We have a new dog, and his name is Sam. For a while, we called him Scarface (see photo above), but he was too skinny and uncoordinated to live up to the name. And so, after trying out a series of new names—including Sue and Joe Cat—we finally settled on Sam, one of the most popular dog names in the United States. True, it’s not very creative, but Shon has put an interesting spin on it by adding an occasional (and TOTALLY innocent) “-bo” at the end. I happened to look up “Sambo” online one day, and learned that Shon’s seemingly playful nickname for our black dog will get him shot if we ever move back to Brooklyn.
There are dozens of street dogs in Panajachel. They roam the streets solo and in gangs and are, for the most part, harmless. (Shon will likely disagree, as he was chased down by a pack of dogs on his bike.) There’s a forested area in front of our house where many dogs sleep at night. The majority of them are more into dog things—searching for scraps of food, guarding territory, and sniffing butts—than people, though a couple are inexplicably sweet. I’ve taken to one in particular. She has light brown fur and big brown eyes and is a sucker for a high-pitched Hiii!, always approaching shyly to be pet. She couldn’t be nicer, and yet a scar on her back suggests someone tossed boiling water on her.
With so many dogs running loose, it’s not unusual to see puppies on the street. For a long time, I wanted to take each and every one home. After approaching a few, though, I learned they’re often wary of people (and just as often cared for by a mama dog already), so it’s best to leave them be. Plus, it’s impossible to adopt them all, and so Shon and I made an active decision to adopt none.
So when I did see a teeny, tiny black puppy wandering down the street last October as I walked Chaddy (my dog), I didn’t think much of him. There was no mother dog in sight, which led me to believe he belonged to someone in the neighborhood. Chaddy and I continued on our merry way.
A few days later, I went for a run and was on the outskirts of town when I saw the puppy once more. Again, he was by himself, shuffling through leaves on the side of road, looking very small. “Poor puppy,” I thought as I ran by.
A few more days passed, and Shon and I decided to take Chaddy for a long walk to a neighboring town called Santa Catarina. On the way, we spotted the puppy wandering along a street drain. This time, I stopped and petted him gingerly. He was dirty, dusty, and greasy, but he didn’t seem fearful, perhaps because he was so young. I snapped a few photos and told him I’d bring him food after our walk. When we returned to the same spot later, though, he was gone.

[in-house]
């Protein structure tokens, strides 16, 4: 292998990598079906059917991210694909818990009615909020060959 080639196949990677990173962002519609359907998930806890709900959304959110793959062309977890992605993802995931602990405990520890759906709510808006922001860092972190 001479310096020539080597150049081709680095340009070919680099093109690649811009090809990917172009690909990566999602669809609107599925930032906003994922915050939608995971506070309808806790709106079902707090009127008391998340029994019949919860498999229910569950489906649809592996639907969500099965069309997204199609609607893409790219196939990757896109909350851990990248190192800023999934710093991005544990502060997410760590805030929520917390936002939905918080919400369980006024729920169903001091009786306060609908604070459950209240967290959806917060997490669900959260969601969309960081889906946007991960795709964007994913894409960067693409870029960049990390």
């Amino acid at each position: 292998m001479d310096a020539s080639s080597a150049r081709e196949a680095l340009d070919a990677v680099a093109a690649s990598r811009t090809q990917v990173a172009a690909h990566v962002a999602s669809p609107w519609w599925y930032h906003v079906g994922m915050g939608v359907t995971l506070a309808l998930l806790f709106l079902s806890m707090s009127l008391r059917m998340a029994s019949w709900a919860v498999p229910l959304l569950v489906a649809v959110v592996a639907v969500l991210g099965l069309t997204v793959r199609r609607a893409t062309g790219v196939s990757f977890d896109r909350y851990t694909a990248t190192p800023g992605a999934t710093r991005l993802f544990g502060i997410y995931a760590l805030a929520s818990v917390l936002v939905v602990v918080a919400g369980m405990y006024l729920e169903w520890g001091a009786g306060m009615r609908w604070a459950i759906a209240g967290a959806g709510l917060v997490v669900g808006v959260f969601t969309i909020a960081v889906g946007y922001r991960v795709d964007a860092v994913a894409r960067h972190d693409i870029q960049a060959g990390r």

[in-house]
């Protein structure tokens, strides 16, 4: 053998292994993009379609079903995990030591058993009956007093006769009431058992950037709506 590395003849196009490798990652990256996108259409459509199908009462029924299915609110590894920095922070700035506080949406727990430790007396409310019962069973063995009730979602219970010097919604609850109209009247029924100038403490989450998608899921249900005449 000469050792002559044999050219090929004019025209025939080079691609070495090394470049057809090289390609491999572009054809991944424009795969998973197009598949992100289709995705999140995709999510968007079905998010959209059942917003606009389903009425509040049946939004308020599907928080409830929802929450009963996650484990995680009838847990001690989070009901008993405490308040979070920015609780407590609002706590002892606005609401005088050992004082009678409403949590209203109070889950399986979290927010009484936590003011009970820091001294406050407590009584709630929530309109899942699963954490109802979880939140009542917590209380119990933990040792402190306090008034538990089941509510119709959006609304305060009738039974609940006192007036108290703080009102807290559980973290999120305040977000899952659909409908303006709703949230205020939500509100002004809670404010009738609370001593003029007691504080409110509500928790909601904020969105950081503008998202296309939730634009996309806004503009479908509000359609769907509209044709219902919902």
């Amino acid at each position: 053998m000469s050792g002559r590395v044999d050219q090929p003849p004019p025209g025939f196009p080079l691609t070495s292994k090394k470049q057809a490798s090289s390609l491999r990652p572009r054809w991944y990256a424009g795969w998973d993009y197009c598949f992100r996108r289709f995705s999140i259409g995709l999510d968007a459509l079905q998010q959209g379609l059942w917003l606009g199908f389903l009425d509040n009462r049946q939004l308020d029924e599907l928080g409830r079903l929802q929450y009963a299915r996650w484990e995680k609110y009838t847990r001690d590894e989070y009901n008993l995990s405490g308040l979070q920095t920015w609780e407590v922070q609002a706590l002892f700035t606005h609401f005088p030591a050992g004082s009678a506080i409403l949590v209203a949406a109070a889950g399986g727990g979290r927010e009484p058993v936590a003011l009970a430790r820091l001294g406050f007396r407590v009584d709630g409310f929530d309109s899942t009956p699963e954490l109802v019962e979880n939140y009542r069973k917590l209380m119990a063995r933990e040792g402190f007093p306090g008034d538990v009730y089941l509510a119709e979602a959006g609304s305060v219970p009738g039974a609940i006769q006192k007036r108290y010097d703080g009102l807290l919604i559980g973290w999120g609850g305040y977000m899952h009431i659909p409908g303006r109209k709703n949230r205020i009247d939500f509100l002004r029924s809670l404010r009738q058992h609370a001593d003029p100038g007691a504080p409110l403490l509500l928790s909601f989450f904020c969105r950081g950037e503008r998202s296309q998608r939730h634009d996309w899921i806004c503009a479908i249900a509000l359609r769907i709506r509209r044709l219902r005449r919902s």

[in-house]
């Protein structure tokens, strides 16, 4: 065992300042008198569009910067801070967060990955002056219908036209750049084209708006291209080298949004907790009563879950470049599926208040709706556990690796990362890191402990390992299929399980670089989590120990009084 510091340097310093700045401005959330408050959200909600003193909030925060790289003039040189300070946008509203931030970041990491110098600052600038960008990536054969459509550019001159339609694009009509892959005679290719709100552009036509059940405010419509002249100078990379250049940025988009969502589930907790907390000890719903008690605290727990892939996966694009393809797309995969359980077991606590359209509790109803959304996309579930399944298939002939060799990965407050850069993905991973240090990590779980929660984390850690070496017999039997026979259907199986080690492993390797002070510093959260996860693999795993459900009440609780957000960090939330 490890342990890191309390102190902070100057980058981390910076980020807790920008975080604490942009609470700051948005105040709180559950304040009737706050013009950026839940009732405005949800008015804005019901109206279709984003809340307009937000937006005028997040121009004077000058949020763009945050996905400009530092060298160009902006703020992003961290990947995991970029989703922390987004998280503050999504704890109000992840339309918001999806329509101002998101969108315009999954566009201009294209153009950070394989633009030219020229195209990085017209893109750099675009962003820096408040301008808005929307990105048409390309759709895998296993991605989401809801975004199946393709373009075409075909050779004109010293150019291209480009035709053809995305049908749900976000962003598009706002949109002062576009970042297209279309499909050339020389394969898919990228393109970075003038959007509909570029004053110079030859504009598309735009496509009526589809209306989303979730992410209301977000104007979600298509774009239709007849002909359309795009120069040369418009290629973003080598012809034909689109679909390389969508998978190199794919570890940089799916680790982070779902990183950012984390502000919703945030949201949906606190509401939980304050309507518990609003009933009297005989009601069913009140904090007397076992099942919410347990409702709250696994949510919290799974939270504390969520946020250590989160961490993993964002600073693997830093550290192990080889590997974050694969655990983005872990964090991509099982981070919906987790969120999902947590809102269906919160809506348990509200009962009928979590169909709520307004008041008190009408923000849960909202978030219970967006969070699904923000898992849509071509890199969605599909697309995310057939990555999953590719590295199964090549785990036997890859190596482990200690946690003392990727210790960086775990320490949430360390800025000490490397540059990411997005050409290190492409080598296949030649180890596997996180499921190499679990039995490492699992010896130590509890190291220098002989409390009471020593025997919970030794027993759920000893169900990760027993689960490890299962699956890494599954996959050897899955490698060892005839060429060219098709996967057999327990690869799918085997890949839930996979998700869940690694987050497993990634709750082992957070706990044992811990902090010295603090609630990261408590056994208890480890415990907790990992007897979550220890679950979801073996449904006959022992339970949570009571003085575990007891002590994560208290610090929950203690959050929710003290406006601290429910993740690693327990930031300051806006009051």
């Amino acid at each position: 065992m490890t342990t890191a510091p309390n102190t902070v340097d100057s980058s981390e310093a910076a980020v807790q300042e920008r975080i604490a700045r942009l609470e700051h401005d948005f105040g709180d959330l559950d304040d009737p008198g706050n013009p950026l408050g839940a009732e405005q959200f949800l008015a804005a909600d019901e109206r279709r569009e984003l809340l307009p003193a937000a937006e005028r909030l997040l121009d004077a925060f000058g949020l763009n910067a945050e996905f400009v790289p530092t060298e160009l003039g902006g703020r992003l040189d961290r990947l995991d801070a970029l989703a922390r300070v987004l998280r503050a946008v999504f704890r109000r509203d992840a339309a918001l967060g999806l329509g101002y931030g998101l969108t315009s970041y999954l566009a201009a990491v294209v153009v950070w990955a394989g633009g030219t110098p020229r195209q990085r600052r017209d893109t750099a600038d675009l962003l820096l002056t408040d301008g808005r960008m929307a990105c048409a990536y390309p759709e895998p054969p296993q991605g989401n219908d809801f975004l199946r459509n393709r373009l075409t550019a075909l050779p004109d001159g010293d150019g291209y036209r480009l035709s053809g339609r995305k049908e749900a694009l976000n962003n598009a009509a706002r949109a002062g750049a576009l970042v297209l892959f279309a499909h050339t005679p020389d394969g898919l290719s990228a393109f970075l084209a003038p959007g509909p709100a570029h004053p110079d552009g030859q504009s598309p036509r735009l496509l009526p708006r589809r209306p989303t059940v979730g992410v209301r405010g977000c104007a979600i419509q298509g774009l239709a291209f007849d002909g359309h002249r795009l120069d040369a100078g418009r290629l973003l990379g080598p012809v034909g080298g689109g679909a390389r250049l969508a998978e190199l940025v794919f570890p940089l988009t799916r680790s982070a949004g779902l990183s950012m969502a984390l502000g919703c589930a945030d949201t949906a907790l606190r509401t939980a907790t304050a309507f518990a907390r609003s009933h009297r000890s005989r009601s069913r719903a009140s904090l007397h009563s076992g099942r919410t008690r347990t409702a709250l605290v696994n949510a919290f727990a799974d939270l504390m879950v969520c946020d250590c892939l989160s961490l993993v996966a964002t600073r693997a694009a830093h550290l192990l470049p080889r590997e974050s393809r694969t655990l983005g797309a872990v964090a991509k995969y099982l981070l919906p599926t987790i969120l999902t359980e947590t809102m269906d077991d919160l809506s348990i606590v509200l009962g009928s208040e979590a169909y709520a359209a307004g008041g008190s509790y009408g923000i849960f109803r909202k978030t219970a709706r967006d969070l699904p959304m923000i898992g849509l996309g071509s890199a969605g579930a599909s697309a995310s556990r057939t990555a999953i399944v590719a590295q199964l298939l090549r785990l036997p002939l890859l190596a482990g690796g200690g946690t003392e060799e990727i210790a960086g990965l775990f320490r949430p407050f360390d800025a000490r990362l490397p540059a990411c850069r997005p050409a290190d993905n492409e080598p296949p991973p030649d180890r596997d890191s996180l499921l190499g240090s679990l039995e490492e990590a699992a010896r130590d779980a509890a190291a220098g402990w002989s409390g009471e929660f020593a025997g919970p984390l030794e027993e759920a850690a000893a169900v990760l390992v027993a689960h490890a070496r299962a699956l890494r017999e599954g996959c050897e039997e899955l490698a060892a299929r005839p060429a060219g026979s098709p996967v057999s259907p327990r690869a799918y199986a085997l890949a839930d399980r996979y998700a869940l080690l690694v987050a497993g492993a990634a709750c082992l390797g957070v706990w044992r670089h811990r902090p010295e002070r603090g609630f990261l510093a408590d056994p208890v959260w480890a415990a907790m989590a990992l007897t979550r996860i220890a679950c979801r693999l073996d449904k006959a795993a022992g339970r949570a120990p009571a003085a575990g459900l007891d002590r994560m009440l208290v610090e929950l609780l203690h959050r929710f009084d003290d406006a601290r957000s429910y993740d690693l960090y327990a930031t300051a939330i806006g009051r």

Well, gone—but not for long. For when we arrived home, lo and behold, we found the puppy nosing around in the brush across the street from our house, just a few feet from our front door. It seemed silly to put food out on the street for him where a bigger dog would surely steal it, so I scooped him up with one hand and brought him inside.
We gave him milk and some of Chaddy’s food. He lapped up the milk, leaving the hard dog food behind, and before we could even consider putting him back on the street, he found a sunny spot on the living room floor and fell into a deep sleep.
I took the opportunity to examine the tiny pads on the bottom of his feet and his even tinier toenails. I patted his felt-like floppy ears and took note of the fleas in his rather coarse, dull fur. I confused his boy who-ha for a belly button and his balls for a girl who-ha and for a short period of time thought he was a she.
When he finally woke up, it seemed a bath was in order. If he was heading back to the streets, we figured he might as well be clean.
We bathed and dried him and let him play with Chaddy and before long dusk arrived. It seemed heartless to toss him out on the chilly, dark street, so we decided to let him stay–just for one night. We found an old pillow and made him bed.
Of course, one night turned into two. And then three. And four. All the while, Shon and I played, walked, and fed him, while avoiding any discussion of him. Neither of us wanted to say he could stay, but nor did we want to make him go. He became the world’s tiniest elephant in the room.
Ultimately, the puppy made our decision to keep him for us. He proved to be incredibly sweet, snuggly, and playful, plus he adored Chaddy, and she seemed to enjoy [tolerate] him. He made it so we simply couldn’t return him to the street. And so, he stayed.
A few months have passed, and Sam is still snuggly and sweet, but he’s also no longer quite the baby he was before. With a healthy diet, his fur has become shiny, soft, and flea-free. He’s practically doubled in size and is starting to look stocky; I think he may be part Lab.
He has more of a personality now, too, which I adore–mostly because it sparks exchanges such as this one:
Shon: “SAM! Stop chewing on [fill in the blank]!!”
Sam (back at Shon): “WOOF! WOOF! WOOF!”
Shon: “DON’T YELL AT ME WHEN I YELL AT YOU!”
… : ) I can’t wait to see what lands on our doorstep next.